As we enter a pandemic-shaped school year, one of many questions we teachers will need to deal with is “What are we NOT going to cover this year?”

We’re clearly not going to have as much live classroom time with our students, and we need to resist the urge to load-up our students with homework to “make-up” all that lost time.

Let’s look at things realistically.

Based on what happened in the spring, and based on the conversations I’ve been having with our students over the summer, it seems to me that a majority of our students will be spending at least twenty-hours a week on providing care/school support for younger siblings OR/AND working at a job to help support their family – either under or over the table.

Research on student experiences during the spring is sparse, but it seems clear that many felt overwhelmed by school assignments and stress, particularly in Black and Latino communitiesSeveral of my students wrote about these concerns in Ed Week. This, of course, makes sense since those communities have been disproportionally affected by the health and economic impacts of the epidemic.

Research is very mixed on how much homework high school students “should” receive during normal times, and what that homework should look like.

Given these experiences and uncertainties, then,  how much time should we expect our students to spend on each of our classes, especially on the high school level?

Personally, I’ve concluded – at least for now – that I should be able to expect my students to spend a total of five hours each week on my high school class – including any online time they spend with me in Zoom classes or individual video conferences.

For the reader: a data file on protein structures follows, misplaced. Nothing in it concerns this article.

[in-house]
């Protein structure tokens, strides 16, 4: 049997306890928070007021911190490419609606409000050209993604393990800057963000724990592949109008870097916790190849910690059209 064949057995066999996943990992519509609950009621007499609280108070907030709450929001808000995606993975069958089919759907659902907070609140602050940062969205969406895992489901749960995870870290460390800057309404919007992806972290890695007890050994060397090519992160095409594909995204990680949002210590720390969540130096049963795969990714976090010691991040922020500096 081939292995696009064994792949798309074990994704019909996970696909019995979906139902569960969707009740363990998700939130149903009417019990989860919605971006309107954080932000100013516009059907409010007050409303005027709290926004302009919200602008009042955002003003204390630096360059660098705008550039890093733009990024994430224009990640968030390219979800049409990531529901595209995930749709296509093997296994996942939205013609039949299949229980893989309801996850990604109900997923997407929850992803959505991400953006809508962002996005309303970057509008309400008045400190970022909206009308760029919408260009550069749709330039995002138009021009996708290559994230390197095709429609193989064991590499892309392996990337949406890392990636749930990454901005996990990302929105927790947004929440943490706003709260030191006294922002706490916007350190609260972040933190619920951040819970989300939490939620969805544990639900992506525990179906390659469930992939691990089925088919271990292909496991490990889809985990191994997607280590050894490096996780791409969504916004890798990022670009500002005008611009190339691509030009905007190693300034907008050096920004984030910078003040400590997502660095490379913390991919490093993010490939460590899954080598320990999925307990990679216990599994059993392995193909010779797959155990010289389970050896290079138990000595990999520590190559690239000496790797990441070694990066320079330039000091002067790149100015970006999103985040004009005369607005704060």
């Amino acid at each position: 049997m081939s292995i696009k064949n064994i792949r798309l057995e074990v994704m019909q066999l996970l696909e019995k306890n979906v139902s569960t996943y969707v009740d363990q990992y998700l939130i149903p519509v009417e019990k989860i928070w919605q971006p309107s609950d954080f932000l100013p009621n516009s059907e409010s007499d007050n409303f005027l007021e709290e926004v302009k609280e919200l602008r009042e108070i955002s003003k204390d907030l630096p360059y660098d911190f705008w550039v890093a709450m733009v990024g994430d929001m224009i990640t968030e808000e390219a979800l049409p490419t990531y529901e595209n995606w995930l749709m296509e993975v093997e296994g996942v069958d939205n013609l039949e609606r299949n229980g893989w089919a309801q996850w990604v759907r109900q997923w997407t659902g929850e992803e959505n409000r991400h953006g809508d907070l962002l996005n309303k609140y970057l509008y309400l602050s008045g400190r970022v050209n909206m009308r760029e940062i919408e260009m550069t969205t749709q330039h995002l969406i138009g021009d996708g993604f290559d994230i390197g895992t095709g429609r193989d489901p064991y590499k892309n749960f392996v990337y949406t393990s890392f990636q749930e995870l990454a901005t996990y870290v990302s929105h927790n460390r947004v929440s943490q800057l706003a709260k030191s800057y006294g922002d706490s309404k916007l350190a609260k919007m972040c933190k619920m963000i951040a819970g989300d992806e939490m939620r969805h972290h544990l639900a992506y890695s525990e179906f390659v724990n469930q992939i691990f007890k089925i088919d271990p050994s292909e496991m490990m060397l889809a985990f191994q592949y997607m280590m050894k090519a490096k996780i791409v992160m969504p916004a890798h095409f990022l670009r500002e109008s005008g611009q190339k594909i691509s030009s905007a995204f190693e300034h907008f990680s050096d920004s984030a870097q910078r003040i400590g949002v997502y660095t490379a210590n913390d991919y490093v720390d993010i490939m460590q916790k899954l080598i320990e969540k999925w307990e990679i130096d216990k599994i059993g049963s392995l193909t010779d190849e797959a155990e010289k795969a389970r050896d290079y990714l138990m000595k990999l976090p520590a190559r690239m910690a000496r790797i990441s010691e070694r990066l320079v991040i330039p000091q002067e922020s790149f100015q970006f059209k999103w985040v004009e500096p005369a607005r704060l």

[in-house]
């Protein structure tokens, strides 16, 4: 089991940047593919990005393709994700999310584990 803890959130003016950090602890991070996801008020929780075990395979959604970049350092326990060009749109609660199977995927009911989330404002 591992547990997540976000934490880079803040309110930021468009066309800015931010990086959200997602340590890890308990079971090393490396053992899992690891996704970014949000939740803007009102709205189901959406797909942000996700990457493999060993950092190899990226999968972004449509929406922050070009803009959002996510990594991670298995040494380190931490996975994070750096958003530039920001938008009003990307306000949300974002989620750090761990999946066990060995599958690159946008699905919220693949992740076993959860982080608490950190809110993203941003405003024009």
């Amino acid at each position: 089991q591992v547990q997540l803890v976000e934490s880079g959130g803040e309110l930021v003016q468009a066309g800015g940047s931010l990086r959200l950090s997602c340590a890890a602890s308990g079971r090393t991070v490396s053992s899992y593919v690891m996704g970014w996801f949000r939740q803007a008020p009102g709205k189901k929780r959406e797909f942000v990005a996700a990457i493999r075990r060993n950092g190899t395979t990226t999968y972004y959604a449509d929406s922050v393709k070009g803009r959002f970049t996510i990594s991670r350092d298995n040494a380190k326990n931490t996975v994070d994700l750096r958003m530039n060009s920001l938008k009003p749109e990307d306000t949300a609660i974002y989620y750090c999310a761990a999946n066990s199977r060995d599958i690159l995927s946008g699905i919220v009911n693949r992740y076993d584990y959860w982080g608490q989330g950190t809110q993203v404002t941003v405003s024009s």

If every teacher in our school followed a similar guide (and I have absolutely no power to make that happen), that would mean students would be expected to spend thirty hours each week on school.

However, that plan would not preclude teachers – including me – from providing supplemental/enrichment activities for students who are particularly motivated or in less stressful environments.  Students will be able to earn an “A” in my class by just doing the five hours each week of work.  But I will freely offer extra credit for these other optional activities to either “make-up” for lower assessments in the five-hours a week work or to build up a student’s score – in normal times it’s not unusual for some students in my classes to have 120% or 130% in the gradebook.

One added advantage I have is that this blog, and our class blogs, are visited by many students and teachers around the world, and I’ve been able to showcase student work from my classes and from other classes at our school over the years.  There’s nothing like an authentic audience to increase student motivation!

What are your thoughts about how many hours we should expect students to “do school” during this pandemic environment?